Commissioner Alberto Lina of the Bureau of Customs (BOC) on Monday said “paperless transactions” would help the agency achieve its twin objectives of curbing inefficiency and combating corruption.
Such transactions, he added, would eliminate human intervention, the root cause of corruption.
Lina issued Customs Memorandum Order 29-2015 to eliminate unnecessary use of paper and expensive forms.
The plan includes electronic exchange of information with other government agencies such as the Bureau of Internal Revenue, the Philippine Statistics Office, the National Economic and Development Authority and the Tariff Commission.
“Eliminating red tape and all the ills that go with it is an important step in improving the overall performance of Customs and in restoring the public’s confidence in the bureau,” Lina said.
Tapped to implement the order, Deputy Commissioner Agaton Uvero explained that important components of the “paperless transactions” include discontinuance of the Import Entry and Internal Revenue Declaration (IEIRD) form and the Supplemental Declaration on Valuation (SDV) and the acceptance of printouts of the electronic Airway Bill (e-AWB).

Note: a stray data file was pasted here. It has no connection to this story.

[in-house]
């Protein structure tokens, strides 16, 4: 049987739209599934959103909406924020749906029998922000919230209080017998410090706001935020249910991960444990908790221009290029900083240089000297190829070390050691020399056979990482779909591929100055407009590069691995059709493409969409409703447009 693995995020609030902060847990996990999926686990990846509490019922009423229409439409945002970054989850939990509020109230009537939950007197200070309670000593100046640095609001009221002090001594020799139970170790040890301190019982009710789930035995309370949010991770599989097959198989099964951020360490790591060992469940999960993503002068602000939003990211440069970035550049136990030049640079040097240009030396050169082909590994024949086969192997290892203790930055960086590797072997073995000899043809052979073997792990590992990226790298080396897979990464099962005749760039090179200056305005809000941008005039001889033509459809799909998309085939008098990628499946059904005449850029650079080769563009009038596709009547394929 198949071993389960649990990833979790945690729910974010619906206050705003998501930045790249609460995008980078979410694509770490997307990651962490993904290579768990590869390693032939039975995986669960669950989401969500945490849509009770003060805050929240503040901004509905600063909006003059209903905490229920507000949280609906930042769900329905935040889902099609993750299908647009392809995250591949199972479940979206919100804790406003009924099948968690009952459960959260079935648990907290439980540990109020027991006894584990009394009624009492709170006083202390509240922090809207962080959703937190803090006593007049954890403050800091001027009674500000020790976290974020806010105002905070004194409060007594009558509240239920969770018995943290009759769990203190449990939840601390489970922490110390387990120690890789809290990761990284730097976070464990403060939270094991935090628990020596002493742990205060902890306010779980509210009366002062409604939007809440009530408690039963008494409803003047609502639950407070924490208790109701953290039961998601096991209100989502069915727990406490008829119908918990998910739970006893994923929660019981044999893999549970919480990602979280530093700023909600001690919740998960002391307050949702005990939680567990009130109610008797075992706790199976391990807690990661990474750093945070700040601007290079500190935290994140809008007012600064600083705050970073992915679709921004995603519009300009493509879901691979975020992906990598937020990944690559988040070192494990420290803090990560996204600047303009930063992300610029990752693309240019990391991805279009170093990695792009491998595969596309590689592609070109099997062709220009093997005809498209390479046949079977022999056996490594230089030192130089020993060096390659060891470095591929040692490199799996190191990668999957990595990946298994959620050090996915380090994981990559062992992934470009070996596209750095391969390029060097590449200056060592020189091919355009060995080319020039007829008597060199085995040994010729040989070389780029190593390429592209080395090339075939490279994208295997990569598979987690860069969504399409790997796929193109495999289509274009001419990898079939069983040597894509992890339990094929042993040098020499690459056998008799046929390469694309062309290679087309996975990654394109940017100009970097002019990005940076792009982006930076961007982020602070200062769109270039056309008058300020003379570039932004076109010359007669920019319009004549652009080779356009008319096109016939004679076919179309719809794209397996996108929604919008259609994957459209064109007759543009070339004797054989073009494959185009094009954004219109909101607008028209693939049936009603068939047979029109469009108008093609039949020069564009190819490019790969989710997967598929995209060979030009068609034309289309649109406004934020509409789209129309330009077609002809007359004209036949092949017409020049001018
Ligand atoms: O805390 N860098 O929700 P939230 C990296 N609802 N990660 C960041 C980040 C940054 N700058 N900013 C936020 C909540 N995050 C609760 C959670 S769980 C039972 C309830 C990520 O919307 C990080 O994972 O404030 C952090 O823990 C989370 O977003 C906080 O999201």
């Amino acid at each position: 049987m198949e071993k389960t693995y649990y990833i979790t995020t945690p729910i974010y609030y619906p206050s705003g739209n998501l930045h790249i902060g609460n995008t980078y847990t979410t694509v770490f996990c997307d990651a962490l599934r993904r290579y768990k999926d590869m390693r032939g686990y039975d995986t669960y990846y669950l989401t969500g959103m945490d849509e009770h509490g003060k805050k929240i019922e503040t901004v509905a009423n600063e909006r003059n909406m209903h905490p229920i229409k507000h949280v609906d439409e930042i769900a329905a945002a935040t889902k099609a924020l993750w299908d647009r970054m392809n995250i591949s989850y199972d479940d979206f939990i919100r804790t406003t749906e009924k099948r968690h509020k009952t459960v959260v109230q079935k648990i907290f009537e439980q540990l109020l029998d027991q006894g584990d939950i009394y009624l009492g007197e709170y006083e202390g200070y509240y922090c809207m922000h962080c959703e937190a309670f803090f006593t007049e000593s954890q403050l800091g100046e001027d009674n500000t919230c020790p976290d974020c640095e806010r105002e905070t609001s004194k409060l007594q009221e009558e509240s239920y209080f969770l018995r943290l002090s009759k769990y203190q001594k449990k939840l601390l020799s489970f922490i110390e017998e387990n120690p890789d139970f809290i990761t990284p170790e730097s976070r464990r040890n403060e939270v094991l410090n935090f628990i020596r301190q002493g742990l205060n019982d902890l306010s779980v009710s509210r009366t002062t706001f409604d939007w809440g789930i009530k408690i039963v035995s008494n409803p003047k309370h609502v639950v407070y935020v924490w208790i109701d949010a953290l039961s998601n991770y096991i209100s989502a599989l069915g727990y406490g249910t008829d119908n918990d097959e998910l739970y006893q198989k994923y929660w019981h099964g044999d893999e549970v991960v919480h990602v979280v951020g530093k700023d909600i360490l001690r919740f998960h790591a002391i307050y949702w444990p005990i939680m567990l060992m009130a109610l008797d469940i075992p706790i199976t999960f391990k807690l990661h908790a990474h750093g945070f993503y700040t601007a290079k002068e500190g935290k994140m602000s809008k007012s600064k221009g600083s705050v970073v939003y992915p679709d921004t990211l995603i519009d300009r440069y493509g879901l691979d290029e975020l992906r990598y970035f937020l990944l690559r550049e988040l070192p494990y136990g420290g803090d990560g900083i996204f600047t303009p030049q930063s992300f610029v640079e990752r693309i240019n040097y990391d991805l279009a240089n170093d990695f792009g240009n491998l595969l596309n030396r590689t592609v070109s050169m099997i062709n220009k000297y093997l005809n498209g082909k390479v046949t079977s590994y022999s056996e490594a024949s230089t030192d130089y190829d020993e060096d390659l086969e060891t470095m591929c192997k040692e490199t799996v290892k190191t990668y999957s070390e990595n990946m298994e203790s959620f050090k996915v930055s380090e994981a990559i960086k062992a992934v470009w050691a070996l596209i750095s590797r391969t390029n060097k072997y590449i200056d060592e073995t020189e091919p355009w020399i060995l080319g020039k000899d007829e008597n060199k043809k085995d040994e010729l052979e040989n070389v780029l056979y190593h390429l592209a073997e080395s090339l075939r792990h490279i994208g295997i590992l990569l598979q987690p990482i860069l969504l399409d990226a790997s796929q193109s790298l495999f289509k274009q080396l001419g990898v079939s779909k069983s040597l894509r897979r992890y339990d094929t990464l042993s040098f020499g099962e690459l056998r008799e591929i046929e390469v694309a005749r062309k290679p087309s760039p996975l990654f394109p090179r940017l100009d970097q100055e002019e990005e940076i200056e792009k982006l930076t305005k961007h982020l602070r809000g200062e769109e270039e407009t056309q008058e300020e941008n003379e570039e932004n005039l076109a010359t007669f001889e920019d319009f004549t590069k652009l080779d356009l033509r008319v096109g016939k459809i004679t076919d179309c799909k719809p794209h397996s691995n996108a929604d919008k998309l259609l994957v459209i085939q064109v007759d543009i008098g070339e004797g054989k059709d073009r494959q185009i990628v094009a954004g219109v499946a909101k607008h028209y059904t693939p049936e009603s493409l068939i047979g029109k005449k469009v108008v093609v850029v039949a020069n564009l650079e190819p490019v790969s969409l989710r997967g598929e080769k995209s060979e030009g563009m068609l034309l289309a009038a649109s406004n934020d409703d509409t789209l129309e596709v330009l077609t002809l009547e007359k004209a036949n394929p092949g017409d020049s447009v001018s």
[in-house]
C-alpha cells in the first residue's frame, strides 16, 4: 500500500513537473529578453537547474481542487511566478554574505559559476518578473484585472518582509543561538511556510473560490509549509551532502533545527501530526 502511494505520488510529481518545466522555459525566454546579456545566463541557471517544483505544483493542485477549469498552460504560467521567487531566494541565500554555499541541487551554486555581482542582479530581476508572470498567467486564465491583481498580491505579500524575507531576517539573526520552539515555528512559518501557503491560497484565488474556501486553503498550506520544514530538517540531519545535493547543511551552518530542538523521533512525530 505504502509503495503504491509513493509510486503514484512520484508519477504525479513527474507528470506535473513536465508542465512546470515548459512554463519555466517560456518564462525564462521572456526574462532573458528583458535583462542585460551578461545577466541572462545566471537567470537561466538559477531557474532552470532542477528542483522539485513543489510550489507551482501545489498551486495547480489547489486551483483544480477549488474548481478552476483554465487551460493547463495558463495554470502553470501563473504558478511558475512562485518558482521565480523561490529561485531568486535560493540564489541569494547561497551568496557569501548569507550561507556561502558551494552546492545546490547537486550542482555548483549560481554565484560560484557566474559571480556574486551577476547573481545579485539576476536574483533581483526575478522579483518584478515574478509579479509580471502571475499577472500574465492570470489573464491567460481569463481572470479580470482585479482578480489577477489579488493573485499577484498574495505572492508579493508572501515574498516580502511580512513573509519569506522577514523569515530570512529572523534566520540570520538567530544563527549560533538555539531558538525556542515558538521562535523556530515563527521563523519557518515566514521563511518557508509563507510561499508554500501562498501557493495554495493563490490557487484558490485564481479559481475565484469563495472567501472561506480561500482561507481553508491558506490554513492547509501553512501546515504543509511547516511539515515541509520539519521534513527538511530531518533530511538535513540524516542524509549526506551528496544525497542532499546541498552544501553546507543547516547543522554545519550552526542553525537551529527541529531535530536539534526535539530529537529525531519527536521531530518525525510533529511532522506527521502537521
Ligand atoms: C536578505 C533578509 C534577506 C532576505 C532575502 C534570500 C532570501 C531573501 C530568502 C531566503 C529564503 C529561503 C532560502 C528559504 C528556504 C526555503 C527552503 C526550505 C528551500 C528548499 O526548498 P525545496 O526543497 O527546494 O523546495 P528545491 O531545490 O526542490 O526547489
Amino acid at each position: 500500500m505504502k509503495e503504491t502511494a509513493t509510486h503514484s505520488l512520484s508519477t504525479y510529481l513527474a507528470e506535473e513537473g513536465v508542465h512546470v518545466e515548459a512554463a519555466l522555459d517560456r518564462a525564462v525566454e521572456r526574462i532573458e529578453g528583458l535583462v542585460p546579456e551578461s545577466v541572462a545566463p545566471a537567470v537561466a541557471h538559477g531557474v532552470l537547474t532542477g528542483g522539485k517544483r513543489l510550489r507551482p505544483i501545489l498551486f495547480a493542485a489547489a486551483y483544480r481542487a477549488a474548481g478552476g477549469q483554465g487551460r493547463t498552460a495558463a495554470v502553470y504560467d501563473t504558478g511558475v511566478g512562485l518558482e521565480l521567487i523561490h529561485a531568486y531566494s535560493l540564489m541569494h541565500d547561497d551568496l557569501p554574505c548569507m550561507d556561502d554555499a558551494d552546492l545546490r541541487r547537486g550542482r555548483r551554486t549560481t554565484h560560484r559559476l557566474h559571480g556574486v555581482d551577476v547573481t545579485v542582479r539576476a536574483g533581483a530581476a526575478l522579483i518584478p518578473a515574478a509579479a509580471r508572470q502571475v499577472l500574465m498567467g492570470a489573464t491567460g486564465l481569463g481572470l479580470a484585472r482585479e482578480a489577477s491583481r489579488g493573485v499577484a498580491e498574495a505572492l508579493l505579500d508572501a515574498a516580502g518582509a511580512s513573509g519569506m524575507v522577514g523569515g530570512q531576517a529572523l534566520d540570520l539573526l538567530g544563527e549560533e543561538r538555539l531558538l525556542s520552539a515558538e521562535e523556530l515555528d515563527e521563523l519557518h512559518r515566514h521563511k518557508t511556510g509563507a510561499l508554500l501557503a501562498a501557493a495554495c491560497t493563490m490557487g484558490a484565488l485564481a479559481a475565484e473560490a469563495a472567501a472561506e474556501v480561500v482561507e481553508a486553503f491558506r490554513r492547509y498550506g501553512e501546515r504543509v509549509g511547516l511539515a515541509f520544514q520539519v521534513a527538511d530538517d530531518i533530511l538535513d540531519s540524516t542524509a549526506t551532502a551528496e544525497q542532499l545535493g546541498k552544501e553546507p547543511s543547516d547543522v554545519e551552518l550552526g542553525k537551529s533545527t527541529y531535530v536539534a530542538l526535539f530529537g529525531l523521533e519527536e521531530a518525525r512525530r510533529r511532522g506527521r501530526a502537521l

“Our aim is to reduce documentation and paper costs by as much as 70 p;ercent. We will achieve this by doing away with expensive carbonized forms and costly air way bill forms.
We will also lessen the number of documents required from seven sets to two sets,” Uvero said.
Said reduction, according to him, would cover around 50,000 transactions a month.
Uvero said the scheme was one of the several reform measures that would be implemented in the coming weeks and months.
Earlier, Deputy Commissioner for Intelligence Jessie Dellosa said “positions for sale,” not smuggling, are the “root cause” of widespread corruption in the BOC.
Dellosa was referring to some Customs officials who were either endorsed by influential figures or paid a handsome price in exchange for an appointment or promotion to a lucrative position.
Dellosa’s chief of staff, Maj. Jovily Cabading, explained that such practice leads to rampant corruption as Customs officials who owe a debt of gratitude to somebody or paid their way to get their positions have to make a lot of money in order to recover what they spent for and comply with their monetary agreement with their “godfather.”
“It belittles now the merit system, which supposedly should be the basis for promotion of the rank and file of the Customs bureau,” Cabading told The Manila Times.